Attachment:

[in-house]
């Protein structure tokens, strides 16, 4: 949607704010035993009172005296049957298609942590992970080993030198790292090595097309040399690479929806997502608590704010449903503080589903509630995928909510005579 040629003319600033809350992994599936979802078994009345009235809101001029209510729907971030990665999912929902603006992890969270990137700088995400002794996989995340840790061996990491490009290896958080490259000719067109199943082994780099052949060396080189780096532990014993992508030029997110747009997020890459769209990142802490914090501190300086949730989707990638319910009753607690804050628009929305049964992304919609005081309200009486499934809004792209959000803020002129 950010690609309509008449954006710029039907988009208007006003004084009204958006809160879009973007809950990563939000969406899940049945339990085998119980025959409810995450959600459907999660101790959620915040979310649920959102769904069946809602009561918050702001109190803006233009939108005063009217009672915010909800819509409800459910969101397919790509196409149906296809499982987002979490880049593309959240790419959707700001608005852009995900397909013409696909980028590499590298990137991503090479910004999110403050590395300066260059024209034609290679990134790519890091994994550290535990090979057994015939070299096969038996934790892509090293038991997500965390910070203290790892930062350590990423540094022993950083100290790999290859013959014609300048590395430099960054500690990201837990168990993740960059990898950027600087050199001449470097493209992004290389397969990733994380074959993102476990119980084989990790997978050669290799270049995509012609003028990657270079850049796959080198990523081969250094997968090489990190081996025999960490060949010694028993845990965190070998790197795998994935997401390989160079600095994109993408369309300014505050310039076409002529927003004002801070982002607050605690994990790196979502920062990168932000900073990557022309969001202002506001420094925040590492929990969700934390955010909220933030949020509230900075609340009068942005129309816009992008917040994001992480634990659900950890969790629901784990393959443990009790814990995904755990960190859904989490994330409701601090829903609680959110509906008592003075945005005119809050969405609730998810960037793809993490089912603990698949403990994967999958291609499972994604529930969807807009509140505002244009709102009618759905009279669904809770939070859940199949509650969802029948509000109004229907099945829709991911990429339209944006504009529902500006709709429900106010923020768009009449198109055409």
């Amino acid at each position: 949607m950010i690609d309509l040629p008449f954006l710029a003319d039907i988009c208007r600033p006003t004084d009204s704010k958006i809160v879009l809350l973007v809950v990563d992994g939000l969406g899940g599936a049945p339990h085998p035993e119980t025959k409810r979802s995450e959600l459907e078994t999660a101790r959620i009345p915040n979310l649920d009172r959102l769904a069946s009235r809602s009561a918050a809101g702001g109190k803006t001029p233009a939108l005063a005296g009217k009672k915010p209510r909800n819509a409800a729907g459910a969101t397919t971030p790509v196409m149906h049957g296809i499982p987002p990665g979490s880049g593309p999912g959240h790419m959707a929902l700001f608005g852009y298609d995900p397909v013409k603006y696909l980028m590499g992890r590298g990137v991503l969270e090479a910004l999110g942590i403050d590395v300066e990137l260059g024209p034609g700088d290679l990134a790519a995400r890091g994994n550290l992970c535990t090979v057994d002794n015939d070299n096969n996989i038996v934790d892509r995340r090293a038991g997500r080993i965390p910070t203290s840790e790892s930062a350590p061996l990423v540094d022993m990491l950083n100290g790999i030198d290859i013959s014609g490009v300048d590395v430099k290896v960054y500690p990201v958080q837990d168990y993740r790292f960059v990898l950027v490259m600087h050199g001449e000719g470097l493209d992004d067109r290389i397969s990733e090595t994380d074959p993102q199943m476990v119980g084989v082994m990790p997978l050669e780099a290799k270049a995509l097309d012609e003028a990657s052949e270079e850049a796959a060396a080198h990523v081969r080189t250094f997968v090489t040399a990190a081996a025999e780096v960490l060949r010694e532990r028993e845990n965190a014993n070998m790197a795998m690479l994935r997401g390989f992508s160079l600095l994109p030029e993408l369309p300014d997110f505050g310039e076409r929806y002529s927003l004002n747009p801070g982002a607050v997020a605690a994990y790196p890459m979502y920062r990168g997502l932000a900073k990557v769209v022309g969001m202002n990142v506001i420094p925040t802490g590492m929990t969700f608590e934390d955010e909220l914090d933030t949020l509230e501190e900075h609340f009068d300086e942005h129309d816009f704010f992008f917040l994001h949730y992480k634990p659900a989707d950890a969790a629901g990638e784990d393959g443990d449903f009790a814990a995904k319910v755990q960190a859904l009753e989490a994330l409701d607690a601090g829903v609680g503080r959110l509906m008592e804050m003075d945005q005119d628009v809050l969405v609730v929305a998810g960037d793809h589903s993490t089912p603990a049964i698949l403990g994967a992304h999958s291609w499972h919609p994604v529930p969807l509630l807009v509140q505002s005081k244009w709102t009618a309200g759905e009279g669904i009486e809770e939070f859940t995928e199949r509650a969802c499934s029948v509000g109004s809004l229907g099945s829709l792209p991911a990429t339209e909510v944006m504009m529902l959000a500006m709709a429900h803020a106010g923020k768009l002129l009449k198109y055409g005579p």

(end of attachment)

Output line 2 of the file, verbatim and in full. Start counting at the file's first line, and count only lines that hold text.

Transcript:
């Protein structure tokens, strides 16, 4: 949607704010035993009172005296049957298609942590992970080993030198790292090595097309040399690479929806997502608590704010449903503080589903509630995928909510005579 040629003319600033809350992994599936979802078994009345009235809101001029209510729907971030990665999912929902603006992890969270990137700088995400002794996989995340840790061996990491490009290896958080490259000719067109199943082994780099052949060396080189780096532990014993992508030029997110747009997020890459769209990142802490914090501190300086949730989707990638319910009753607690804050628009929305049964992304919609005081309200009486499934809004792209959000803020002129 950010690609309509008449954006710029039907988009208007006003004084009204958006809160879009973007809950990563939000969406899940049945339990085998119980025959409810995450959600459907999660101790959620915040979310649920959102769904069946809602009561918050702001109190803006233009939108005063009217009672915010909800819509409800459910969101397919790509196409149906296809499982987002979490880049593309959240790419959707700001608005852009995900397909013409696909980028590499590298990137991503090479910004999110403050590395300066260059024209034609290679990134790519890091994994550290535990090979057994015939070299096969038996934790892509090293038991997500965390910070203290790892930062350590990423540094022993950083100290790999290859013959014609300048590395430099960054500690990201837990168990993740960059990898950027600087050199001449470097493209992004290389397969990733994380074959993102476990119980084989990790997978050669290799270049995509012609003028990657270079850049796959080198990523081969250094997968090489990190081996025999960490060949010694028993845990965190070998790197795998994935997401390989160079600095994109993408369309300014505050310039076409002529927003004002801070982002607050605690994990790196979502920062990168932000900073990557022309969001202002506001420094925040590492929990969700934390955010909220933030949020509230900075609340009068942005129309816009992008917040994001992480634990659900950890969790629901784990393959443990009790814990995904755990960190859904989490994330409701601090829903609680959110509906008592003075945005005119809050969405609730998810960037793809993490089912603990698949403990994967999958291609499972994604529930969807807009509140505002244009709102009618759905009279669904809770939070859940199949509650969802029948509000109004229907099945829709991911990429339209944006504009529902500006709709429900106010923020768009009449198109055409």